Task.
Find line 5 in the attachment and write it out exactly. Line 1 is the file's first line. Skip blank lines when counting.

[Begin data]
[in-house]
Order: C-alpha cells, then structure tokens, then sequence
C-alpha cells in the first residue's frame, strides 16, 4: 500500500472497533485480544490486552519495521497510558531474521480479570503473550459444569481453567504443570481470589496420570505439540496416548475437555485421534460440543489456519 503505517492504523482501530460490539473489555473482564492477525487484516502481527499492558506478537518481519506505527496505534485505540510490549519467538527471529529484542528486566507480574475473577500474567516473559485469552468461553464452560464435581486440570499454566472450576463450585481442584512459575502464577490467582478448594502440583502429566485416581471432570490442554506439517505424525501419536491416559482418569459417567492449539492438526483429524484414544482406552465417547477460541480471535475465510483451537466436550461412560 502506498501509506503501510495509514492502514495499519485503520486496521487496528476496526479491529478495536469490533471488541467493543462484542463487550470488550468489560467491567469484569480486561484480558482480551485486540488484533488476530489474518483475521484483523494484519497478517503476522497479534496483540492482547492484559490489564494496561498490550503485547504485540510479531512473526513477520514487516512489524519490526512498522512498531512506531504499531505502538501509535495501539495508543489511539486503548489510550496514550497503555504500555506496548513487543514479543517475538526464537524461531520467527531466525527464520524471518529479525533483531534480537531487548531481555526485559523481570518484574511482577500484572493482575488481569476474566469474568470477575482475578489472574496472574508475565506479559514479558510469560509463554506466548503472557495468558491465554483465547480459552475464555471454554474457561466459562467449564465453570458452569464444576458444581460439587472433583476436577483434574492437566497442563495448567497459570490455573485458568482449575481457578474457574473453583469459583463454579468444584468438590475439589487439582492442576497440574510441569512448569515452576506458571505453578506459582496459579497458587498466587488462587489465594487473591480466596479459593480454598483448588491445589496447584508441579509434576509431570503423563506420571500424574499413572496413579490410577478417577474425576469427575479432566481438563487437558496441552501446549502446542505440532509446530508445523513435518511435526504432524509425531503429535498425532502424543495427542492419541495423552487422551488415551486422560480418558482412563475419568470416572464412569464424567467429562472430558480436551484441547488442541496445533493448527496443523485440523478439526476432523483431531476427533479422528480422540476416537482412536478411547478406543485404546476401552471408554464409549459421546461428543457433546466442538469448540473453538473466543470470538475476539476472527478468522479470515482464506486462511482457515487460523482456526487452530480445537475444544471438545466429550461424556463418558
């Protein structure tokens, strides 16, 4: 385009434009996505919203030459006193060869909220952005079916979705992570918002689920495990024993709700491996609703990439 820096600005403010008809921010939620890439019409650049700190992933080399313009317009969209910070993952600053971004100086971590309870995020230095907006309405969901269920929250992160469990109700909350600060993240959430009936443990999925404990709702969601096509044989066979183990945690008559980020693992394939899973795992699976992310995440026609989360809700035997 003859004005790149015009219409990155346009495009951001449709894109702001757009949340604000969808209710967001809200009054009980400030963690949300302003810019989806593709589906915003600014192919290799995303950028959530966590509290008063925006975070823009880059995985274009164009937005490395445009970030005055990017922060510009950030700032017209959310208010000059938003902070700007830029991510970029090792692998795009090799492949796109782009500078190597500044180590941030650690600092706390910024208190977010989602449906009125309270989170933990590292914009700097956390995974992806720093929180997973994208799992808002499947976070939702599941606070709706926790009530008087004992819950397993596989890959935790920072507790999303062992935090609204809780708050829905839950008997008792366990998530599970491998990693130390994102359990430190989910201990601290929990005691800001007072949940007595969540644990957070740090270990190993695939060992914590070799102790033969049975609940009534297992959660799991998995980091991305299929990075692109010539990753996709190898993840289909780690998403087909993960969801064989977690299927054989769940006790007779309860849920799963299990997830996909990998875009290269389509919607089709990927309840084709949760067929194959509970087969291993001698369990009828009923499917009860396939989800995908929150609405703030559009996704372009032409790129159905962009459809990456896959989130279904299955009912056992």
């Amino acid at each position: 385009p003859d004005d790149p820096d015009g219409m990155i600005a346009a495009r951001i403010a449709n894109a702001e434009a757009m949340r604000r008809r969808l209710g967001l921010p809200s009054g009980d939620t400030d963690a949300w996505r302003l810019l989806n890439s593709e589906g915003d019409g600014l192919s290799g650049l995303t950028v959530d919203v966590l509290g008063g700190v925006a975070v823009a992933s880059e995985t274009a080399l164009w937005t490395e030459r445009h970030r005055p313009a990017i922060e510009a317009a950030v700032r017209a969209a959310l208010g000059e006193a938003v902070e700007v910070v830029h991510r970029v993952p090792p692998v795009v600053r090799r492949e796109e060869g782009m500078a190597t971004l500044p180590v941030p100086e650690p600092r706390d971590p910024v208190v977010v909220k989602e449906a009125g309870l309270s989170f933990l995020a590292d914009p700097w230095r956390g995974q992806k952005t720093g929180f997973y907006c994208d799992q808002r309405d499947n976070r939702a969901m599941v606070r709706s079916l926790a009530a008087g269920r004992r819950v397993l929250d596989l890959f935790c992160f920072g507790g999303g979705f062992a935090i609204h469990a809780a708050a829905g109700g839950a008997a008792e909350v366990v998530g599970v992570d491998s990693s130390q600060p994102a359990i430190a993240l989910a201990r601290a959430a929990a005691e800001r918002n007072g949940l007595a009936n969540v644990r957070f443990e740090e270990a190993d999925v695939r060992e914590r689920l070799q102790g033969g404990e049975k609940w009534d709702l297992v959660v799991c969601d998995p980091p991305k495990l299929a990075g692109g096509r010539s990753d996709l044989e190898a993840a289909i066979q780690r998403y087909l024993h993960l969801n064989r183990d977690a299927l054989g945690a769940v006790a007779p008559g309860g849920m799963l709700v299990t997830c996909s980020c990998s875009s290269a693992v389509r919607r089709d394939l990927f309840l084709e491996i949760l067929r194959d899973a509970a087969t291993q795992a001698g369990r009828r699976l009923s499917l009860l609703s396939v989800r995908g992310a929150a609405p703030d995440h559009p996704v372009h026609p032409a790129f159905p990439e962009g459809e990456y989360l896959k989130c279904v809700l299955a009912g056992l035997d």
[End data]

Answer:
């Amino acid at each position: 385009p003859d004005d790149p820096d015009g219409m990155i600005a346009a495009r951001i403010a449709n894109a702001e434009a757009m949340r604000r008809r969808l209710g967001l921010p809200s009054g009980d939620t400030d963690a949300w996505r302003l810019l989806n890439s593709e589906g915003d019409g600014l192919s290799g650049l995303t950028v959530d919203v966590l509290g008063g700190v925006a975070v823009a992933s880059e995985t274009a080399l164009w937005t490395e030459r445009h970030r005055p313009a990017i922060e510009a317009a950030v700032r017209a969209a959310l208010g000059e006193a938003v902070e700007v910070v830029h991510r970029v993952p090792p692998v795009v600053r090799r492949e796109e060869g782009m500078a190597t971004l500044p180590v941030p100086e650690p600092r706390d971590p910024v208190v977010v909220k989602e449906a009125g309870l309270s989170f933990l995020a590292d914009p700097w230095r956390g995974q992806k952005t720093g929180f997973y907006c994208d799992q808002r309405d499947n976070r939702a969901m599941v606070r709706s079916l926790a009530a008087g269920r004992r819950v397993l929250d596989l890959f935790c992160f920072g507790g999303g979705f062992a935090i609204h469990a809780a708050a829905g109700g839950a008997a008792e909350v366990v998530g599970v992570d491998s990693s130390q600060p994102a359990i430190a993240l989910a201990r601290a959430a929990a005691e800001r918002n007072g949940l007595a009936n969540v644990r957070f443990e740090e270990a190993d999925v695939r060992e914590r689920l070799q102790g033969g404990e049975k609940w009534d709702l297992v959660v799991c969601d998995p980091p991305k495990l299929a990075g692109g096509r010539s990753d996709l044989e190898a993840a289909i066979q780690r998403y087909l024993h993960l969801n064989r183990d977690a299927l054989g945690a769940v006790a007779p008559g309860g849920m799963l709700v299990t997830c996909s980020c990998s875009s290269a693992v389509r919607r089709d394939l990927f309840l084709e491996i949760l067929r194959d899973a509970a087969t291993q795992a001698g369990r009828r699976l009923s499917l009860l609703s396939v989800r995908g992310a929150a609405p703030d995440h559009p996704v372009h026609p032409a790129f159905p990439e962009g459809e990456y989360l896959k989130c279904v809700l299955a009912g056992l035997d």